BRCA1 a tumour suppressor in breast and ovarian cancer – functions in transcription, ubiquitination and DNA repair
Reporter and Curator: Dr. Sudipta Saha, Ph.D.
Interest in BRCA1 stems from its role as a tumour suppressor in breast and ovarian cancer. Intensive research in BRCA1 has revealed little about its specific role in cancer; rather, this protein has been implicated in a multitude of important cellular processes.
The diverse biochemical activities of BRCA1 combine to protect the genome from damage.
New data reveal that BRCA1
- transcriptionally regulates some DNA-repair genes, and, in addition,
- new roles for BRCA1 have been identified in heterochromatin formation on the X chromosome,
- doublestrand break repair, and
BRCA1 functions in several processes, but it is unclear how these relate to the BRCA1 requirement in all cell types. Similar to the p53 tumour suppressor, BRCA1 activates genes encoding the DNA-repair response. Unlike p53, BRCA1 also has a direct role in the repair process.
According to the earlier suggested model, BRCA1–BARD1 functions in genome surveillance by scanning active genes in association with the holo-pol, and when the elongating transcription complex encounters DNA lesions, BRCA1 initiates a repair response. It is interesting to note that a BRCA1-binding cofactor, COBRA1, which regulates BRCA1 function in a chromatin decompression assay, has been found to be a required subunit of a complex that regulates transcription elongation.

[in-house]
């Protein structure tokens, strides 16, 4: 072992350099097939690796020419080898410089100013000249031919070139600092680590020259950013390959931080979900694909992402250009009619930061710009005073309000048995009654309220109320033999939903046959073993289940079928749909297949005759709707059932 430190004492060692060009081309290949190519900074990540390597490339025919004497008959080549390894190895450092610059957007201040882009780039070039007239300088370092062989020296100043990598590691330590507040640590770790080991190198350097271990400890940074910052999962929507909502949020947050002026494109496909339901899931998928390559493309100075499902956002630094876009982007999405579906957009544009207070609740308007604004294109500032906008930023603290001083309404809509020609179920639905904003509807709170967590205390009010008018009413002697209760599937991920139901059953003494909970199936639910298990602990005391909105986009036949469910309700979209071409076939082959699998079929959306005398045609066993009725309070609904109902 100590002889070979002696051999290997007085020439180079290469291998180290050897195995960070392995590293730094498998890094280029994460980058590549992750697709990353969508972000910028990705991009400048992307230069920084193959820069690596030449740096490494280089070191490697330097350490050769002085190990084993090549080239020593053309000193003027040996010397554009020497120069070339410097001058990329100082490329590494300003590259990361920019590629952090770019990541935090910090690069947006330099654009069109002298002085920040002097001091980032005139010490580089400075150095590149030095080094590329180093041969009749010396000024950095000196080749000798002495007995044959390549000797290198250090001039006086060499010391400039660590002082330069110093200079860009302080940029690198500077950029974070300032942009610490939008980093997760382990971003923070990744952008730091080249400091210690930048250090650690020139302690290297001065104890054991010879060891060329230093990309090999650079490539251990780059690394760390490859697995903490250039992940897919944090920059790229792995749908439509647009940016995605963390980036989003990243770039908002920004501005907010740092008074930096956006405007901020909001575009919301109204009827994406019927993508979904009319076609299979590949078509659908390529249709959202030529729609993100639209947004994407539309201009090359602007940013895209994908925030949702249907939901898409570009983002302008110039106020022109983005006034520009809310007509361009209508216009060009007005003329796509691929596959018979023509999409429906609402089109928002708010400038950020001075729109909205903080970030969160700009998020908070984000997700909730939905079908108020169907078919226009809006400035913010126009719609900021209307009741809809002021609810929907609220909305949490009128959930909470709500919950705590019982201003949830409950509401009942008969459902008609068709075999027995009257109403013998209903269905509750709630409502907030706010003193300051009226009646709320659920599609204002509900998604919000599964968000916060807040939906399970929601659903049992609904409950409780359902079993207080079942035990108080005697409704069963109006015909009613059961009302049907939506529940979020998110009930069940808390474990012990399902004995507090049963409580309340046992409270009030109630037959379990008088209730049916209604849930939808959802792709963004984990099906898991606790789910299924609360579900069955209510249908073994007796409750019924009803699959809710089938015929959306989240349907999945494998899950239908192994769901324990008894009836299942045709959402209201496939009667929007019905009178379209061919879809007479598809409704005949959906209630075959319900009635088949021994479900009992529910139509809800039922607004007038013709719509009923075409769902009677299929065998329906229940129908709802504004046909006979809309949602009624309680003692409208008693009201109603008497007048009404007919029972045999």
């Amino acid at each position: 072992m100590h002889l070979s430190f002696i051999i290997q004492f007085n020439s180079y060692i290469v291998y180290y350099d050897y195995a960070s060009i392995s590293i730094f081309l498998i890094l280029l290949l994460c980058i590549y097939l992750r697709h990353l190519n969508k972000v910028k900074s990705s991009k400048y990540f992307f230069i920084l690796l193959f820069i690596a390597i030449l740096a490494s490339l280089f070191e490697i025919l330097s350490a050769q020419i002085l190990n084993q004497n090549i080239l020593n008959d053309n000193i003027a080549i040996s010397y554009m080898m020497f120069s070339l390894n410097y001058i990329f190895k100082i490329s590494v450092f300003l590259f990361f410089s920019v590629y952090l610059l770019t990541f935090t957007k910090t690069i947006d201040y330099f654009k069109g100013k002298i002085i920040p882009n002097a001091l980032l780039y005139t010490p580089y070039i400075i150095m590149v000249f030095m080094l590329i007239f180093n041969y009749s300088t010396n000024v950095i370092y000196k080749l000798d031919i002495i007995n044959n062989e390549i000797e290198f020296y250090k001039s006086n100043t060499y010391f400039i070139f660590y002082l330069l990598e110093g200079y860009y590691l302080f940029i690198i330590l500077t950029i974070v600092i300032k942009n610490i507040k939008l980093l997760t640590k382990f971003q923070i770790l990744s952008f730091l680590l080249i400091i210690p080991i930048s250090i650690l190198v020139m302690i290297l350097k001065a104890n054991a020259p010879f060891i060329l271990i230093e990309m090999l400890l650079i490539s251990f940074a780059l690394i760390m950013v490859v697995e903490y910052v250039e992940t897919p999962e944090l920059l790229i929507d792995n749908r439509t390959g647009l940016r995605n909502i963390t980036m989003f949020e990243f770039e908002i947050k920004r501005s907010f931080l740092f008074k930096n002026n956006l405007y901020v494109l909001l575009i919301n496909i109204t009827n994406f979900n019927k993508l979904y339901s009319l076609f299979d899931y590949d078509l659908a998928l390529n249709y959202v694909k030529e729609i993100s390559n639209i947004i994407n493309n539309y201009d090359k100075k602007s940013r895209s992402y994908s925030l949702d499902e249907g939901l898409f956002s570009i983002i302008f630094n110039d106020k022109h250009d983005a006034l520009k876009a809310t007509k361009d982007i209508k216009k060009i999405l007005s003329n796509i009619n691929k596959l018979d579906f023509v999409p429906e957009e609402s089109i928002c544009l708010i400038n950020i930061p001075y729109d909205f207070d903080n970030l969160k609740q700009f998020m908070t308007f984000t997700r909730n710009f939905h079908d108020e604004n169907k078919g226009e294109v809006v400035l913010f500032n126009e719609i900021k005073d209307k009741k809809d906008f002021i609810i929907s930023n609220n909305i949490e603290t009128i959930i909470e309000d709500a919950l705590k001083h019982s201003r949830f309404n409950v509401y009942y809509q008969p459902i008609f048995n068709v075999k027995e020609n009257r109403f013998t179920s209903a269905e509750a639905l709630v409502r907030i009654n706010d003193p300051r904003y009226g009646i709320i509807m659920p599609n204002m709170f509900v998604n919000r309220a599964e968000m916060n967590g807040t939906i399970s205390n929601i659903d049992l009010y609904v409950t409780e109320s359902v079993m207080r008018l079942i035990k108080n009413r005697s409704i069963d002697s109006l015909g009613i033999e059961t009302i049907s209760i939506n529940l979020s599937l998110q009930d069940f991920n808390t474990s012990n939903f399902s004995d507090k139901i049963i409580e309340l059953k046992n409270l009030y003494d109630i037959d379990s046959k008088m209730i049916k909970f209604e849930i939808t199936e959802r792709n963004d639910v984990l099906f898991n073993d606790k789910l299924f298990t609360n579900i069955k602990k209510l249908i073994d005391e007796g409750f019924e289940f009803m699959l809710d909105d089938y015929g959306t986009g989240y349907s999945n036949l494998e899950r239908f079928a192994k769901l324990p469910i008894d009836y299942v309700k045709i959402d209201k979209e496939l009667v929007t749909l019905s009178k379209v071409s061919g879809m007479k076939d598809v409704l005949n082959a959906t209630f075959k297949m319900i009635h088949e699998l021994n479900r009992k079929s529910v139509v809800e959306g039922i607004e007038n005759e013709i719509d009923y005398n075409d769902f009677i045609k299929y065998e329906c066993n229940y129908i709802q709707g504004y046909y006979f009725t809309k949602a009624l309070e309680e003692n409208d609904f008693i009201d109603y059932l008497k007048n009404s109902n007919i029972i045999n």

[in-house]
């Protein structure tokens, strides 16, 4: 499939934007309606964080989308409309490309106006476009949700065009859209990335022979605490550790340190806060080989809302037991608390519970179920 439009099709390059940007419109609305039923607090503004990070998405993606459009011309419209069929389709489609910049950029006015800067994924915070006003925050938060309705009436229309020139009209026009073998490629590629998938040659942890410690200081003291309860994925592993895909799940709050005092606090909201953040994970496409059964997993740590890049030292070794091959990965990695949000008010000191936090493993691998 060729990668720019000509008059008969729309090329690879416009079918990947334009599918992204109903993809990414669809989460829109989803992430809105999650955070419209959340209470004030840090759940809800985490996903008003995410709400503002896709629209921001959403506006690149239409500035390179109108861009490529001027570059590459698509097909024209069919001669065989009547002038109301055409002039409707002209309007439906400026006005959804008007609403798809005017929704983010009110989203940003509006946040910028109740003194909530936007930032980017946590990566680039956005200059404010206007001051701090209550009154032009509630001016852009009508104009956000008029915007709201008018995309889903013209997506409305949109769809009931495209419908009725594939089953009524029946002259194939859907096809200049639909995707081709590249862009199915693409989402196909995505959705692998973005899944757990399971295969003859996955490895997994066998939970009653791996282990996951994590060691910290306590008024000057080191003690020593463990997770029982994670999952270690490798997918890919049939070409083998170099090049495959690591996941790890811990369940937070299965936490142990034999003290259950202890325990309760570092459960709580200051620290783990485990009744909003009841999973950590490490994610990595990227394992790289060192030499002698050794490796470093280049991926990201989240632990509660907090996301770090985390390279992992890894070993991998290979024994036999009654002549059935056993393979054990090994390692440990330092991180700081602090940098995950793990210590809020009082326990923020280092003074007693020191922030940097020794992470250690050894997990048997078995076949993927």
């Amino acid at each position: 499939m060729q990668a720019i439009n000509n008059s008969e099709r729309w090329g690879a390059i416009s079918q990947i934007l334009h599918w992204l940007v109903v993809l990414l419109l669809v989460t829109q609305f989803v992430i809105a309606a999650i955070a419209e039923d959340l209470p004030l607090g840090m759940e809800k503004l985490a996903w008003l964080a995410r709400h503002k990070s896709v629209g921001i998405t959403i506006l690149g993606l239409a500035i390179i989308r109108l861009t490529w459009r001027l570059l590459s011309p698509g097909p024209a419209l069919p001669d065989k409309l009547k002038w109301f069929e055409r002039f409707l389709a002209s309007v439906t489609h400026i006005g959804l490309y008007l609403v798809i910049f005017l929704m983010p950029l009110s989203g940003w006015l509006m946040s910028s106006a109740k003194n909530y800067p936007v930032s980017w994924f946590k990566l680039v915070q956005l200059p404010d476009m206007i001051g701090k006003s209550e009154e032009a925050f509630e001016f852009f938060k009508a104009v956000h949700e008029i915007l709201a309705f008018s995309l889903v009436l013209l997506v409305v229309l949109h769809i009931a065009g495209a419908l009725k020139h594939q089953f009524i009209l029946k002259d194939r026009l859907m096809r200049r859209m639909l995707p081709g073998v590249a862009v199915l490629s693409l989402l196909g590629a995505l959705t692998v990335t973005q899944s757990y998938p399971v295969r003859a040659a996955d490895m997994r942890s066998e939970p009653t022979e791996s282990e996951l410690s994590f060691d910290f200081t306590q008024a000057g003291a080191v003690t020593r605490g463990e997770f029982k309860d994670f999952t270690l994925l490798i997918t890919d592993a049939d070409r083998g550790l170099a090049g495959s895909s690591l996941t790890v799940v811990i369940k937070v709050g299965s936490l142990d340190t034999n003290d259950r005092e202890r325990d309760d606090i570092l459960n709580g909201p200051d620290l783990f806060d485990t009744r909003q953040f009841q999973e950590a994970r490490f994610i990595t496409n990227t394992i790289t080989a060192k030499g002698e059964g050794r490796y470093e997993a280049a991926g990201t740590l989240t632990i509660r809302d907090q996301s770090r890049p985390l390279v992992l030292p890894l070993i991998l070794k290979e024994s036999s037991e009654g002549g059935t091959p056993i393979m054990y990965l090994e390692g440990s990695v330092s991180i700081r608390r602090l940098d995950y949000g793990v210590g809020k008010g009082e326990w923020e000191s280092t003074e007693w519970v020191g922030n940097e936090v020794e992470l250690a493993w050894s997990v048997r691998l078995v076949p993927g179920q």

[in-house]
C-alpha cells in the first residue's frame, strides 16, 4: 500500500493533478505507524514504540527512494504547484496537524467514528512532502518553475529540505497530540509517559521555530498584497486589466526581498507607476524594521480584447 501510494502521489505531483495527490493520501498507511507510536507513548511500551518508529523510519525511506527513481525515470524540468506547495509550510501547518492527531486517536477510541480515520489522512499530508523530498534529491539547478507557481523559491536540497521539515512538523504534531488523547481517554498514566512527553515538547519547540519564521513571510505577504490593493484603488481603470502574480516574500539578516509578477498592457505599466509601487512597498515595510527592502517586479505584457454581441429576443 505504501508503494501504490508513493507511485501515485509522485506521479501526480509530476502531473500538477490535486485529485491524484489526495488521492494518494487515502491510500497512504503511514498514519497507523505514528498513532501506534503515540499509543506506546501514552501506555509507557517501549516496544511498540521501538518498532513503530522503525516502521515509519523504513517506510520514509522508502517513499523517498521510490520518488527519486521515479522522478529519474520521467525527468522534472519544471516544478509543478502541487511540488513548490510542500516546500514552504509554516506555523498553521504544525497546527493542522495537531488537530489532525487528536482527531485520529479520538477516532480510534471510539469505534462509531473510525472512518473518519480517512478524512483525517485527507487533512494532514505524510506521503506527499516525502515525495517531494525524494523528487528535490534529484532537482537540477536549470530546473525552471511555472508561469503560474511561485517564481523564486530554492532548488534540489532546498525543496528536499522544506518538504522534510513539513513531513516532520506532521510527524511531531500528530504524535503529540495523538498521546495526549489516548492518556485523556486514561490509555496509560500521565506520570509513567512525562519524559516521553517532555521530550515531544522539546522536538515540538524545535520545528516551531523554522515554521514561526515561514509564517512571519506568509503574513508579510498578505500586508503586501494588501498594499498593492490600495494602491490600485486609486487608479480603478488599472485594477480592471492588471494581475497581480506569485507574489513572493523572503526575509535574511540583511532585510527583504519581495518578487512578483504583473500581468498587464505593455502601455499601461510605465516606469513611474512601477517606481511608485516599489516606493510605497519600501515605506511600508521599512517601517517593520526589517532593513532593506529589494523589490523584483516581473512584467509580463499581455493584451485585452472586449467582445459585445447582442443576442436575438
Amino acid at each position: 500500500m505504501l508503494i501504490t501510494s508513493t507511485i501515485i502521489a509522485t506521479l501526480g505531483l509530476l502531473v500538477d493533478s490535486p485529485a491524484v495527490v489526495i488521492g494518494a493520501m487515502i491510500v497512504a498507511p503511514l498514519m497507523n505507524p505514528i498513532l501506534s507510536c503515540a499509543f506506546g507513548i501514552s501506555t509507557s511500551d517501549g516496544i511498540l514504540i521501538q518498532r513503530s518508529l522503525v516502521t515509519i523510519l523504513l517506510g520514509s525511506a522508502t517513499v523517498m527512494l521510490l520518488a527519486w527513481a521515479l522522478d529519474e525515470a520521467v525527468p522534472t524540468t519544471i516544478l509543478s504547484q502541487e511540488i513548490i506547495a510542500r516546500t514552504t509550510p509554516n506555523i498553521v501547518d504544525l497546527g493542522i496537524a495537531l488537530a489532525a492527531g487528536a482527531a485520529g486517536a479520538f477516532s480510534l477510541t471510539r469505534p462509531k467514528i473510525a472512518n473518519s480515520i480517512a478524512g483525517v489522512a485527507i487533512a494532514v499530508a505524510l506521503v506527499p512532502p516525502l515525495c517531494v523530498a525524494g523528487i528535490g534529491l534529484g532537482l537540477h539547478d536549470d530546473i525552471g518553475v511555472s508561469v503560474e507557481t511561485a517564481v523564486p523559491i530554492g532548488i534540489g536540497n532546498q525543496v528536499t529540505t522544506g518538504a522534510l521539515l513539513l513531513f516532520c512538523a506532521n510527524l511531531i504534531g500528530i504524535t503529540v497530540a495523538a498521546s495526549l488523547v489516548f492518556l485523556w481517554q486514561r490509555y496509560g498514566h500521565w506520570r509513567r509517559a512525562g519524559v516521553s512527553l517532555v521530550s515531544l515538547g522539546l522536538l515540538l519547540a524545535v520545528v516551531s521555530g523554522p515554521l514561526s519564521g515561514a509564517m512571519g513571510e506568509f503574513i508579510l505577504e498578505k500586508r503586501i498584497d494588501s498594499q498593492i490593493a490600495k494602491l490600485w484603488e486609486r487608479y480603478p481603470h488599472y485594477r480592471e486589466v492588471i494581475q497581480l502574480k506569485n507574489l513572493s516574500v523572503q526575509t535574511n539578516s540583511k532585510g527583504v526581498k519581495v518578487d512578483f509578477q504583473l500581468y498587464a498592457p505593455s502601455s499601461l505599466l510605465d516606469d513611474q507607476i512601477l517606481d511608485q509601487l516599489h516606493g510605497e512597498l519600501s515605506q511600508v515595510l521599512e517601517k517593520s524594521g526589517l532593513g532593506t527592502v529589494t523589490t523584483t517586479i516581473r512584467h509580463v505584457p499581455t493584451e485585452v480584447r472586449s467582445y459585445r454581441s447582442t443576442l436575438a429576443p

When damage is encountered on the DNA template, the lesion could be corrected by transcription-coupled repair (step 1), a known BRCA1 function. Alternatively, some types of damage might require that the polymerase be removed to effect repair. Since the polymerase synthesizing mRNA on a DNA template is quite stably bound, it has been hypothesized that BRCA1 would then ubiquitinate the polymerase signaling its degradation (step 2).
Although current evidence does not implicate BRCA1 in this process, the polymerase is ubiquitinated and degraded following DNA damage. The residual BRCA1 complex might remain bound to the DNA lesion.
BRCA1 has been found to bind DNA cruciforms and three-way junctions, such as might occur at damage sites (step 3). This bound BRCA1 would then recruit repair factors, such as the RAD50-containing complex, which would then mend the lesion (steps 4 and 5).
One might infer from the recruitment of the H2AX kinase to sites in which BRCA1 is bound to DNA that this surveillance of the template by transcription results in BRCA1-dependent degradation of the transcription apparatus and recruitment of the H2AX kinase to nucleate the assembly of a repair focus.
Although there is no yeast homolog for BRCA1, perhaps a analogous pathway is conserved in this organism, mediated by a transcription elongation factor that is genetically linked in this pathway to holo-pol components.
The key cellular functions assigned to BRCA1 are numerous. BRCA1 can interact with many cellular proteins and pathways, but how these many interactions address the key questions of required ubiquitous function and tumour suppressing breast and ovarian cell function are unclear. These diverse activities of BRCA1 may be linked in a single pathway, or BRCA1 might function in multiple nuclear processes.